COURTESY OF FOX SPORTS
to celebrities and
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Clouds and sun.
Turkey, Syria death toll rises
Crews continue search for earthquake
survivors, with more than 11,000 people
confirmed dead. 9A
Cop files suit against township
Woman police officer in Wayne alleges
long history of discrimination and
The Attorney General’s Office said
Paterson Police Officer Jerry Mora-
vek’s shooting of a fleeing suspect in
the back was such an “exceptional”
case that state authorities filed
charges against the cop without going
to a grand jury.
The Attorney General’s Office nor-
mally lets grand juries decide whether
to file charges against cops in the “vast
majority”of incidents in which officers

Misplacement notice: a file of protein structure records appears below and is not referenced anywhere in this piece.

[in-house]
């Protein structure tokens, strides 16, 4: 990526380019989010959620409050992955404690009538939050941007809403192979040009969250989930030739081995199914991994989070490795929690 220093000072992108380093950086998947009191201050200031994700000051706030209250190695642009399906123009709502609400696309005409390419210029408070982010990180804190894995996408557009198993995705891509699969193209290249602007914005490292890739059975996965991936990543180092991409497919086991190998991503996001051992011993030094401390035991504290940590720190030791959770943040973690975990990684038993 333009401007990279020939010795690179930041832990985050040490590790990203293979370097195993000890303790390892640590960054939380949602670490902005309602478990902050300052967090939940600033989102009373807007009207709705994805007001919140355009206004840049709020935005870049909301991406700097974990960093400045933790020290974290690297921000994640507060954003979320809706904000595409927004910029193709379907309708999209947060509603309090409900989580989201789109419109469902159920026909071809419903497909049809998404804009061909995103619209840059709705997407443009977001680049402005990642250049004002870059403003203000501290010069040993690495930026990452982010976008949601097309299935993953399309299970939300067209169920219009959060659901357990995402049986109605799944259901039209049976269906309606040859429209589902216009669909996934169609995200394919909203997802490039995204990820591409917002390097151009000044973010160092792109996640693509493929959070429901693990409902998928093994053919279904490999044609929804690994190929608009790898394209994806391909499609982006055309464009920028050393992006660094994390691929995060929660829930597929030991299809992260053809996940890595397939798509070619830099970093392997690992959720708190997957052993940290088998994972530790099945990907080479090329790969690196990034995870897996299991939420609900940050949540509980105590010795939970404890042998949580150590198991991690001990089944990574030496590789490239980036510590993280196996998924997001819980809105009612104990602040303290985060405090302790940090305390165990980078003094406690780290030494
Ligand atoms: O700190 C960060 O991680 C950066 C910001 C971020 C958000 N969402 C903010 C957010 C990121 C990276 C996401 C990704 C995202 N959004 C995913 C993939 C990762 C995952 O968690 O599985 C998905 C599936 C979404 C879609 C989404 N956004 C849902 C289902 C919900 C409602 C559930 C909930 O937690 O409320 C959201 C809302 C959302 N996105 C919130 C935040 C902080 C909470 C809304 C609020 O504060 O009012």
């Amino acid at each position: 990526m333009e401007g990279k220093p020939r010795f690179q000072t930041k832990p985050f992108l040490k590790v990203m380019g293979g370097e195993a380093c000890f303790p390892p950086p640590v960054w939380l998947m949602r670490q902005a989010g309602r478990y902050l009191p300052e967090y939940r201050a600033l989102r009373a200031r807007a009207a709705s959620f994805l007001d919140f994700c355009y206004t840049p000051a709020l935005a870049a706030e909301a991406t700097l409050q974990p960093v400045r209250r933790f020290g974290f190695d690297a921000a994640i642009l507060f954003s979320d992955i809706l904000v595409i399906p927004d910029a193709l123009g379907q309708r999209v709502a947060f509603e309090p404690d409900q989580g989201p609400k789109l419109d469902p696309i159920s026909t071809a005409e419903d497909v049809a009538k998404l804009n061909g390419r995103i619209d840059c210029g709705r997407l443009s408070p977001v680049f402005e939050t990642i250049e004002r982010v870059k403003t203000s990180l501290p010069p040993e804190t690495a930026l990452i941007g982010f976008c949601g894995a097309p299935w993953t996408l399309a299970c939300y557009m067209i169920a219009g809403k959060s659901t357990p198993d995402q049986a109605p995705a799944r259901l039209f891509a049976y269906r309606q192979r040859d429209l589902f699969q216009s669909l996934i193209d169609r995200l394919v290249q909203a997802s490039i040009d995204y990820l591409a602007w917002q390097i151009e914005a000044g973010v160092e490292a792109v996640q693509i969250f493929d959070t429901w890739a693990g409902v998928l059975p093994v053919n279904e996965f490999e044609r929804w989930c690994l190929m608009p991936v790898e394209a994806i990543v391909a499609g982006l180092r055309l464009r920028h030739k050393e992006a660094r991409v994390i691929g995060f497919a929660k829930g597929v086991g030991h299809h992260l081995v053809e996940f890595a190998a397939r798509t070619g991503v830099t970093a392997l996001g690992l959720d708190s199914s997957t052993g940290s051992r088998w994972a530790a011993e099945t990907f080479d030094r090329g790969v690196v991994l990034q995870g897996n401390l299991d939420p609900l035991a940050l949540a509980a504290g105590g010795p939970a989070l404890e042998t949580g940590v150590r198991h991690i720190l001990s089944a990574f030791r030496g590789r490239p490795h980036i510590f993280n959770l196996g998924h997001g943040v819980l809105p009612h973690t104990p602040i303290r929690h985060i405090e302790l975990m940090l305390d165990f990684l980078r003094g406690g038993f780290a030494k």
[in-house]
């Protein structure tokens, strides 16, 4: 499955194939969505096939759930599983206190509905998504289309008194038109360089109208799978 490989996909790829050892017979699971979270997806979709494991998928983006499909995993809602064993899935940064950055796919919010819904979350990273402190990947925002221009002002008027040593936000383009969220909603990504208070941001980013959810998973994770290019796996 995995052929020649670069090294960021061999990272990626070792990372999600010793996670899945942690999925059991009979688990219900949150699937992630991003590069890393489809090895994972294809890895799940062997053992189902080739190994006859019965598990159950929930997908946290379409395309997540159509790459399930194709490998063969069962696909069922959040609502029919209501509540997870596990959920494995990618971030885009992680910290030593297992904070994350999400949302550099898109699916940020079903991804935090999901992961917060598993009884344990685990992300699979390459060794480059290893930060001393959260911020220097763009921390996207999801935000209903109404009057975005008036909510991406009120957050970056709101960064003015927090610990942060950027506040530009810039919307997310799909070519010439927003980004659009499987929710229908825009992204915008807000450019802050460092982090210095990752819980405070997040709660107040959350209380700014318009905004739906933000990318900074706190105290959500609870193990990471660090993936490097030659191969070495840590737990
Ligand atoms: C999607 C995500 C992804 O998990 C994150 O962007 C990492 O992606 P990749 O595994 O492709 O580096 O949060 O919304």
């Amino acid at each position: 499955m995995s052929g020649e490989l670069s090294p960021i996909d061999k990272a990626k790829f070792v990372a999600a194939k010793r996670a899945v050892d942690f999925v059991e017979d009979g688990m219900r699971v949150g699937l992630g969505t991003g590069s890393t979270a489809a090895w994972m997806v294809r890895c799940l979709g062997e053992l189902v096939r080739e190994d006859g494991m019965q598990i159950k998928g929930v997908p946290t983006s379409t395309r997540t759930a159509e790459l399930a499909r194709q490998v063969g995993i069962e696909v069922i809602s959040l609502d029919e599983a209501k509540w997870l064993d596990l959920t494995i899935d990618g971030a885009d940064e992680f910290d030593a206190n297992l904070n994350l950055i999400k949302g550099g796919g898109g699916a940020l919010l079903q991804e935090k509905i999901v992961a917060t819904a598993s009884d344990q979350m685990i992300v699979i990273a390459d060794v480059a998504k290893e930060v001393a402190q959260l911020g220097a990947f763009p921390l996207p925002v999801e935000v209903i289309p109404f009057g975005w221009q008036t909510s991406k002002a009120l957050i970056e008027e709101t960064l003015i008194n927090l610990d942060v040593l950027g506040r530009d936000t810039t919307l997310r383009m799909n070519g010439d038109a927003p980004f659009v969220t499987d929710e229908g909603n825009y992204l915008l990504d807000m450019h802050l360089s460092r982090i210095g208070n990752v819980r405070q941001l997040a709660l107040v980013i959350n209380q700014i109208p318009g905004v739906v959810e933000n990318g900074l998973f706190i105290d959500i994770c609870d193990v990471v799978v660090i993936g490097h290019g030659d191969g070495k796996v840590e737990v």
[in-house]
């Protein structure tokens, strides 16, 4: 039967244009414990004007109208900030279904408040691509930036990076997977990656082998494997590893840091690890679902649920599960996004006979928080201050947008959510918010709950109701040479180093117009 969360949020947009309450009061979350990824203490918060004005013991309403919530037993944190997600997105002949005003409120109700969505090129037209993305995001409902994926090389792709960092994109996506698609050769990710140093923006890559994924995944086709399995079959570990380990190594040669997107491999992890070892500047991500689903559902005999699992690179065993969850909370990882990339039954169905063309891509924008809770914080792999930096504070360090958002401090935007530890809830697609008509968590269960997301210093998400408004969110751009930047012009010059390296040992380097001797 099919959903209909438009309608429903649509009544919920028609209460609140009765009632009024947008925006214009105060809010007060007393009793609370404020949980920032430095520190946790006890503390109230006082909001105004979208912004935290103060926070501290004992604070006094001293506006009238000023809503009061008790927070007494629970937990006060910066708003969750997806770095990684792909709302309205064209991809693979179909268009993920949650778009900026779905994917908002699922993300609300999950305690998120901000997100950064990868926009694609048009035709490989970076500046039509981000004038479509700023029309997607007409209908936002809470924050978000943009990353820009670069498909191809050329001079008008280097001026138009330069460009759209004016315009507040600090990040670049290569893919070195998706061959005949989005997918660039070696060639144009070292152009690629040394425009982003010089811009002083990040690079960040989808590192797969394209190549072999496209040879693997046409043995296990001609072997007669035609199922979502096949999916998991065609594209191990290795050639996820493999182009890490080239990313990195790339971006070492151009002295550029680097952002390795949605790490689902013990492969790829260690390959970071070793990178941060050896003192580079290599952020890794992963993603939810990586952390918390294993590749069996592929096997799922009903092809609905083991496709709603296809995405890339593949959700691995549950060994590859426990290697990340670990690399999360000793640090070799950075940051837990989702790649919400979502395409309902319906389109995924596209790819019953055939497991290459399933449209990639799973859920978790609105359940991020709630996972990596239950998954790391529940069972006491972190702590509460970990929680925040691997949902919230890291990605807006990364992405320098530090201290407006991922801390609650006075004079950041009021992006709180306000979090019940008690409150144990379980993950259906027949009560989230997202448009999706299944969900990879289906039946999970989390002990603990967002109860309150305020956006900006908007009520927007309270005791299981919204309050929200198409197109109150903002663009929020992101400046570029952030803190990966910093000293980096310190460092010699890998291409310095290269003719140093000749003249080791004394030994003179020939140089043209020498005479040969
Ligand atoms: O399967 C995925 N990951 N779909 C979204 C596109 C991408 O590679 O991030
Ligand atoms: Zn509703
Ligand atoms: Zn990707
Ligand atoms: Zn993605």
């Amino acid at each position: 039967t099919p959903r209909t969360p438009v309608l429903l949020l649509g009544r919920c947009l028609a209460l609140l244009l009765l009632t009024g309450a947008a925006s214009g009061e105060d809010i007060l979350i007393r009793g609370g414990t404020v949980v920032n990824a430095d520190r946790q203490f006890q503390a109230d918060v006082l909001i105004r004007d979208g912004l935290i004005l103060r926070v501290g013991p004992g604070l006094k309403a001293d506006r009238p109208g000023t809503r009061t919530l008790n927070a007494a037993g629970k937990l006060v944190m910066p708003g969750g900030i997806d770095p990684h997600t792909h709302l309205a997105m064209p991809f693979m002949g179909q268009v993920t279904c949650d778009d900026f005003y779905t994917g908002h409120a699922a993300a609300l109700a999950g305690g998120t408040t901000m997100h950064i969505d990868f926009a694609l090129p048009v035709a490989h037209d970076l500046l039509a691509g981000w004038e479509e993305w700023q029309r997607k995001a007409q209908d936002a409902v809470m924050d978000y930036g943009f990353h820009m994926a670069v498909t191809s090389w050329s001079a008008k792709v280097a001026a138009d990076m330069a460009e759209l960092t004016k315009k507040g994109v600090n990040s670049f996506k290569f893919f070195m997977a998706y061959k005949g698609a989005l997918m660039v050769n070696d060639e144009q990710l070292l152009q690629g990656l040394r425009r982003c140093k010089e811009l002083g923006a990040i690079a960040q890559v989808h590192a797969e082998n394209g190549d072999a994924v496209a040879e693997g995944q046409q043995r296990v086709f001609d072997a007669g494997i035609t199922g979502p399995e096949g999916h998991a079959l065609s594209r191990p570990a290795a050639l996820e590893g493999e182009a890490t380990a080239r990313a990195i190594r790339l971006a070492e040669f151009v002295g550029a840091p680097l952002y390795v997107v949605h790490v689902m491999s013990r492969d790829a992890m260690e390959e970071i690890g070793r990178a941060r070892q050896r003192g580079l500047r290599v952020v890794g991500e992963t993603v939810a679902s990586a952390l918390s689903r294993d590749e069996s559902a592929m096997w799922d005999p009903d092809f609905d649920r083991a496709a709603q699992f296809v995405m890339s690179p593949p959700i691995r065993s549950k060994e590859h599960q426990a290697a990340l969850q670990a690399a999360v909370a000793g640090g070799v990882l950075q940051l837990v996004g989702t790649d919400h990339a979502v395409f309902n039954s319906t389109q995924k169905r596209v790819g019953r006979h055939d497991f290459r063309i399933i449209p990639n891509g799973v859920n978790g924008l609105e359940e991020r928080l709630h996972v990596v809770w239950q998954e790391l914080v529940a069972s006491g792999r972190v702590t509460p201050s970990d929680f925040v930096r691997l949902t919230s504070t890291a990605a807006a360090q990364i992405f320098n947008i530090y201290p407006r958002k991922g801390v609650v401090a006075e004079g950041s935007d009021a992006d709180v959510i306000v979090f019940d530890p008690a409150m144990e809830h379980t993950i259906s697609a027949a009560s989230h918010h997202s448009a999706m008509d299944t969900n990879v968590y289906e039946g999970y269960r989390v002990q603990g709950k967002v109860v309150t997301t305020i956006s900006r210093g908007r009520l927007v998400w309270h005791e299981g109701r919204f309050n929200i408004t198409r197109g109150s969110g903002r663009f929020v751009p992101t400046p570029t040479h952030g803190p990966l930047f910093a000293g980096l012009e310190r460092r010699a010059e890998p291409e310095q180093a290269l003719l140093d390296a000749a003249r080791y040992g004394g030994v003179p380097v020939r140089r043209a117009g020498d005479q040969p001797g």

cause deaths or serious injuries, said
spokesperson Sharon Lauchaire. But,
she said, prosecutors also have the op-
tion to file charges by complaint with-
out a grand jury.
“Based on the facts uncovered dur-
ing our investigation and the laws of
the state of New Jersey, we exercised
our discretion as prosecutors and
charged Jerry Moravek by criminal
complaint,” Lauchaire said.
Filed charges without
convening grand jury
See PATERSON, Page 7A
There’s a good chance an employer
has used artificial intelligence to de-
termine whether you’re the right fit for
Nearly one in four organizations
said they either use or plan to adopt AI
and other computerized processes for
hiring and recruitment, according to a
survey last year by the Society for Hu-
man Resource Management. Software
is taking over much of the routine work
of hiring, screening and information
gathering, said Chinmay Hegde, an as-
sociate professor of computer science